Salt and Sanctuary is a 2D souls-like platformer that was developed by Ska Studios and released in 2016. The game was favorably received by both critics and fans alike, praising the translation of the souls genre to a 2D platformer.
The game is heavily inspired by dark souls, no doubt, with mechanics like resting on bonfires to replenish your resources, upgrading the playable character’s stats, and of course facing gigantic bosses who have a health pool ten times that of the player.
Salt and Sanctuary also applies Metroidvania like routes to its world, meaning all places are interconnected, and the player must venture to unlock shortcuts and find hidden secrets. Unlocking shortcuts allows players to cut down on travelling time and avoid needlessly fighting enemies when they fail and respawn at a bonfire.
There are over 600 items to discover and an extensive skill tree to invest in. Luckily the points can be refunded to restructure the skill tree; this allows players to develop their combination of skills, making playstyles unique.
For example, players can choose to play a tanky build with heavy armor and a massive weapon, dishing out and absorbing enormous damage. On the other hand, they might go for something more dexterity-based, with little armor and a less capable weapon taking advantage of their movement to avoid getting hit and get out of sticky situations.
I always look forward to souls-like games. They don’t hold your hand and appear very difficult at first, but practice and patience are rewarded because those who stick around long enough can learn precisely how to beat a boss that is troubling them by analyzing their move set etc.
Compare this with something like Skyrim. Skyrim is an excellent ARPG, don’t get me wrong, but it never lets players wander or wonder; there’s always a compass on the top that players can follow, making exploration redundant and getting lost an impossibility.
Some of my best moments in Dark Souls were finding the ash lake, another world inside a tree seemingly hidden away, and the game doesn’t even indicate it. It’s up to the player to discover it.
Without further delay, here are seven games like Salt and Sanctuary.
1. Vigil: The Longest Night
Souls-like fans wouldn’t be surprised by seeing this gem on the top of the list.
Vigil: The Longest Night is a 2D ARPG developed by Glass Heart Games and released in 2020; the game takes heavy inspiration from Castlevania and Salt & Sanctuary and brings a vibrant world to life.
While the game does play like a souls game, it’s not nearly as unforgiving or punishing; however, that’s not to say it’s easy. No, sir, Vigil is still a challenging experience with tons of unique bosses and hidden loot that players will need to find if they wish any respite.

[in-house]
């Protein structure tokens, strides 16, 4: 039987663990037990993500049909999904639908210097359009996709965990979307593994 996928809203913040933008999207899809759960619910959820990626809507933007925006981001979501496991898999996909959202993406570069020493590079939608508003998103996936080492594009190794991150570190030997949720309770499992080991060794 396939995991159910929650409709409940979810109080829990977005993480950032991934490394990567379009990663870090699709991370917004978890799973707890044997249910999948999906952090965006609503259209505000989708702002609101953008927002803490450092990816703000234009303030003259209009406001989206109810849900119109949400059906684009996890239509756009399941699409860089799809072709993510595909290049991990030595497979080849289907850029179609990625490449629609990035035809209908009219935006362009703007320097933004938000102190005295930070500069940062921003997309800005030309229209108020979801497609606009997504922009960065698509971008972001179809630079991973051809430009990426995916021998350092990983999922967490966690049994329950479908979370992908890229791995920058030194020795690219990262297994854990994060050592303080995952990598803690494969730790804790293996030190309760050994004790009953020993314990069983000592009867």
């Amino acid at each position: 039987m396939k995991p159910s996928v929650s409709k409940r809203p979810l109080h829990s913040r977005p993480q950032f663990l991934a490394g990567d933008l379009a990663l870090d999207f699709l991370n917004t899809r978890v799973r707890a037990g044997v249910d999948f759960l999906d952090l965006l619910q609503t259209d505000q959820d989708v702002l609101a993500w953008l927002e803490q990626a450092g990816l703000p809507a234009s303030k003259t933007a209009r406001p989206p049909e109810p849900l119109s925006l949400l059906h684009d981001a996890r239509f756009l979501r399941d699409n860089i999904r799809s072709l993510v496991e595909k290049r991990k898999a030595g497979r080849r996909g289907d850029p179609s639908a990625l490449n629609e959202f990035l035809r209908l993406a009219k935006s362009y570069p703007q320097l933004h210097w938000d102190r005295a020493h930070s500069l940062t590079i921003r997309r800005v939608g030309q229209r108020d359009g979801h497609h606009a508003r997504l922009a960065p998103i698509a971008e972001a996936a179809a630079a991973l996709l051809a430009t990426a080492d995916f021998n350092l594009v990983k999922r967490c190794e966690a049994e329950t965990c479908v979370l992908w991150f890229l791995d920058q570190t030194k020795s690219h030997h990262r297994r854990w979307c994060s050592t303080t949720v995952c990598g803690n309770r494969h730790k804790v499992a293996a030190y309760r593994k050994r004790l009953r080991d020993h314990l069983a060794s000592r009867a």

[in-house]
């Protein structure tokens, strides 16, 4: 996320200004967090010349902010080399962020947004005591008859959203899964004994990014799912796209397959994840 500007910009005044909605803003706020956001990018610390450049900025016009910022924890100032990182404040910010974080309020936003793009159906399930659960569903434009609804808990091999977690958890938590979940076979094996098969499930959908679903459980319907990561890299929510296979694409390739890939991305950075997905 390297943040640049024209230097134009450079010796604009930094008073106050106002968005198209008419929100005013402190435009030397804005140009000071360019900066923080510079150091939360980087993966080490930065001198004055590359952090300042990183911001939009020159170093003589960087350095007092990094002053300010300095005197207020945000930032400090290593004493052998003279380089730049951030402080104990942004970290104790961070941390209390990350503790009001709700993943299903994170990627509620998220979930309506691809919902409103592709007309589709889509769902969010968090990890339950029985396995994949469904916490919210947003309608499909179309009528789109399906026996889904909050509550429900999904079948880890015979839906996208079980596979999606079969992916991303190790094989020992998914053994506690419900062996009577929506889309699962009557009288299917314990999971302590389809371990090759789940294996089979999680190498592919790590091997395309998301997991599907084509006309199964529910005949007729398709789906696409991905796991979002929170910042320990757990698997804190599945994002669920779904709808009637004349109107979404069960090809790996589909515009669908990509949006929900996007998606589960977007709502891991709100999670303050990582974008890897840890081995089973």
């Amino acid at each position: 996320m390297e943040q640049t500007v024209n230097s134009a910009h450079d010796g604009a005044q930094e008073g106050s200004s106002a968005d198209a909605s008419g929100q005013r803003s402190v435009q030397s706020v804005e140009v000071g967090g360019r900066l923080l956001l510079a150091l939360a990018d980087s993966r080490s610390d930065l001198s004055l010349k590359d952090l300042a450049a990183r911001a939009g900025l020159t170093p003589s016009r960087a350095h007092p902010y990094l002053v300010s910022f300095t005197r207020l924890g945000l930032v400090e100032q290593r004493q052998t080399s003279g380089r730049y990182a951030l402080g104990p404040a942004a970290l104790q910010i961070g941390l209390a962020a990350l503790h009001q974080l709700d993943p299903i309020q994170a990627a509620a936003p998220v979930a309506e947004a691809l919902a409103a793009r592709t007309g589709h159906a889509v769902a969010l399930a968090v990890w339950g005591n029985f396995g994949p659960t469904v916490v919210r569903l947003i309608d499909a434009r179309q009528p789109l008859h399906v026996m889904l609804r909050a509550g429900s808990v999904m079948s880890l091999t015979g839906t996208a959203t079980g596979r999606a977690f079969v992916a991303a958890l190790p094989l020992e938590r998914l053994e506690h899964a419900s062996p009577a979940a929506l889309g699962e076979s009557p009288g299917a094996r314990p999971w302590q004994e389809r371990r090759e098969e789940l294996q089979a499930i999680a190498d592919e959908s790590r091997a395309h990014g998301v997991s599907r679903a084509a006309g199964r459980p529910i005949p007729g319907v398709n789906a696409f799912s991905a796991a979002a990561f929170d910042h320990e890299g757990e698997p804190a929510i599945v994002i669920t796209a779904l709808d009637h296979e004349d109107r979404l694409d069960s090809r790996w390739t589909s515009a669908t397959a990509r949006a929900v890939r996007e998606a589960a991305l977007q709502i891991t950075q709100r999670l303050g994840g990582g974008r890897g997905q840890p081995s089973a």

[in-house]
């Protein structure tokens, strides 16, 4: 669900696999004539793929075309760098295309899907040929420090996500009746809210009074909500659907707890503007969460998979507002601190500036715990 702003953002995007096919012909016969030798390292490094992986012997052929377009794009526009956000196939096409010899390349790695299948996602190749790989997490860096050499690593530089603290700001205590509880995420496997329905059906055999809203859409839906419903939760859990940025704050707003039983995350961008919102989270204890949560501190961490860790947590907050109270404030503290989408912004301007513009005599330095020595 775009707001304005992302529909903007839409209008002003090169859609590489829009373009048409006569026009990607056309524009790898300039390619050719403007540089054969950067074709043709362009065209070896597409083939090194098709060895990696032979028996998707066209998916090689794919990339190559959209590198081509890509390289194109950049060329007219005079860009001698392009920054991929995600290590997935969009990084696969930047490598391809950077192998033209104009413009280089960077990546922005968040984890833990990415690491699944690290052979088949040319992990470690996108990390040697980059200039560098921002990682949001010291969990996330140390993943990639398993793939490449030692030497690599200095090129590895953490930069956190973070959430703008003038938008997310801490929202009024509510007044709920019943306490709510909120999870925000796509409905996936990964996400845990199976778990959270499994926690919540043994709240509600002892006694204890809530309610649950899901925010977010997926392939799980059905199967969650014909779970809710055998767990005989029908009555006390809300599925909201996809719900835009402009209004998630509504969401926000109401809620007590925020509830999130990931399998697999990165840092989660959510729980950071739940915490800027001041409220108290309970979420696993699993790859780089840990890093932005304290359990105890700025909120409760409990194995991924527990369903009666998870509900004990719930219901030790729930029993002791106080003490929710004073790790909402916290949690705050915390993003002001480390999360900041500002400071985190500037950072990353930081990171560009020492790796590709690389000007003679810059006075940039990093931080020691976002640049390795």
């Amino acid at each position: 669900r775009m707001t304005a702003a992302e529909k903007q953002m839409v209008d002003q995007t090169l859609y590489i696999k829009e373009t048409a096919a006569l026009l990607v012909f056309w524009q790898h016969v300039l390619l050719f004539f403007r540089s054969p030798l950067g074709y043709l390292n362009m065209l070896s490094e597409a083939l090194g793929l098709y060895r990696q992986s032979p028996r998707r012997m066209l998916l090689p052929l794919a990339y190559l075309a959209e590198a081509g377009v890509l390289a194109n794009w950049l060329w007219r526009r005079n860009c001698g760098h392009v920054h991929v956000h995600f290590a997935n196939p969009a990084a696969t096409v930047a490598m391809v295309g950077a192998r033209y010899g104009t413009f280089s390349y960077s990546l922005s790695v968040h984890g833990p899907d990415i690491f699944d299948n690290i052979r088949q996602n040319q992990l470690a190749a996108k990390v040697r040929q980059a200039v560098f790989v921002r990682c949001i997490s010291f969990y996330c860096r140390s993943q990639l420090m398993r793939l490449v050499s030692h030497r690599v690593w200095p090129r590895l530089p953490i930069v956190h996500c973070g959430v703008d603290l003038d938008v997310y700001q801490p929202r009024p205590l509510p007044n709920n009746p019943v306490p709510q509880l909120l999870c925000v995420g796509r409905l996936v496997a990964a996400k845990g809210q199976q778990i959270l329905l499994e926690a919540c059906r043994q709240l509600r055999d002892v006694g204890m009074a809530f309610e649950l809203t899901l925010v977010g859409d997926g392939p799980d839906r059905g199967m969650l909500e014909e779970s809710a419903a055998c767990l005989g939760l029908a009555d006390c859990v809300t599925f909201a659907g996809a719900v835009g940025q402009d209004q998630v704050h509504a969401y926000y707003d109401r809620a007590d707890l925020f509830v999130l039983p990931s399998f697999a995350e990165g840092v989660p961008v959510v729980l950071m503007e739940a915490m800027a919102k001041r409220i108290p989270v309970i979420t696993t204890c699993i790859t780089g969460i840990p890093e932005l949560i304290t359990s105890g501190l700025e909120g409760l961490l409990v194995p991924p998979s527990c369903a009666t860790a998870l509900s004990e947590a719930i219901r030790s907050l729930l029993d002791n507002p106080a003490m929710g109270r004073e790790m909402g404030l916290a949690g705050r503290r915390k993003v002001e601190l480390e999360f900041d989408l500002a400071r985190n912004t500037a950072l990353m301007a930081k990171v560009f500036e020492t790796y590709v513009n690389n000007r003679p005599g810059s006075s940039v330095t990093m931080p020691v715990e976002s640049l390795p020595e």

There are four types of weapons with enough variety to keep the kleptomaniacs engaged, and each weapon has its skill tree that players need to progress. Additionally, players also have a skill tree for the playable character to improve various traits, for example, stamina regeneration.
Vigil also features a compelling tale of two sisters and a town ravaged by monsters, and it is up to the protagonist to find her lost sister and rid the land of the evil that’s consuming it. The game features multiple endings making it a very replayable title, but honestly, most souls-likes are generally replayable.
2. Castlevania: Symphony of the Night
Castlevania: Symphony of the Night is like Fight Club, in the sense that it was a product that was ahead of its time, and while initially, nobody paid any attention to them, they later gained a reputation of being great artforms in their respective media and hold a revered position in the hearts of fans today.
Symphony of the Night had a lasting impact on the franchise and gaming as a whole, and some even credit it with pioneering the Metroidvania genre.
Symphony of the Night features a 2D world that plays like a side-scrolling platformer. Players have access to various weapons and magic spells that players can use to overcome obstacles and defeat monsters.
Like many modern RPGs, defeating enemies gives experience points that can be invested to make the player character stronger or increase their luck. The RPG mechanics might seem bare-bones today but let’s not forget this game came out in 1997.
The game also features Metroidvania-esque levels. Certain areas may be off-limits to the players until they gain certain items or level up enough; for example, certain areas might require the protagonist to shapeshift into a bat to enter. And while Symphony of the Night features a map (something of a rarity when it comes to souls-like), it doesn’t hold your hand as much as it helps you not get lost.
The game has been re-released for many platforms over the years, including PS4 and smartphones. PC players might have to look into emulating if they wish to experience this gem.
3. Dead Cells
Dead Cells is a rogue-lite 2D sidescroller developed by Motion Twin and Evil Empire, released in 2018. Dead Cells plays like a souls-like game but has more in common with Hades than a Souls game.